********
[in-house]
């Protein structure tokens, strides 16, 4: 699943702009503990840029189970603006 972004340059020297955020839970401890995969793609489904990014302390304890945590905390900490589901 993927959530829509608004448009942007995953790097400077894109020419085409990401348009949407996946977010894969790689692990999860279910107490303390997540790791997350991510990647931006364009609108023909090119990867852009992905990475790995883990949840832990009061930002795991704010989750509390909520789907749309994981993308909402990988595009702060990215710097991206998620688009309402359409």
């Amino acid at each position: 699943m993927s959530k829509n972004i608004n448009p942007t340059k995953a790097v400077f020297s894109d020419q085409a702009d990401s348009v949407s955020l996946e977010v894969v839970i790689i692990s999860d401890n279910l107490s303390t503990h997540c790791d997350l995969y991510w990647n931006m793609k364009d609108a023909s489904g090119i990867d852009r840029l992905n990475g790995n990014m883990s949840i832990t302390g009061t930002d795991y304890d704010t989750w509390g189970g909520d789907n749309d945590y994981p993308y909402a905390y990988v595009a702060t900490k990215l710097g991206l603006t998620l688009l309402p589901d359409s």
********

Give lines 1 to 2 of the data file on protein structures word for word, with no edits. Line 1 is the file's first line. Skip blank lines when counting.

[in-house]
């Protein structure tokens, strides 16, 4: 699943702009503990840029189970603006 972004340059020297955020839970401890995969793609489904990014302390304890945590905390900490589901 993927959530829509608004448009942007995953790097400077894109020419085409990401348009949407996946977010894969790689692990999860279910107490303390997540790791997350991510990647931006364009609108023909090119990867852009992905990475790995883990949840832990009061930002795991704010989750509390909520789907749309994981993308909402990988595009702060990215710097991206998620688009309402359409």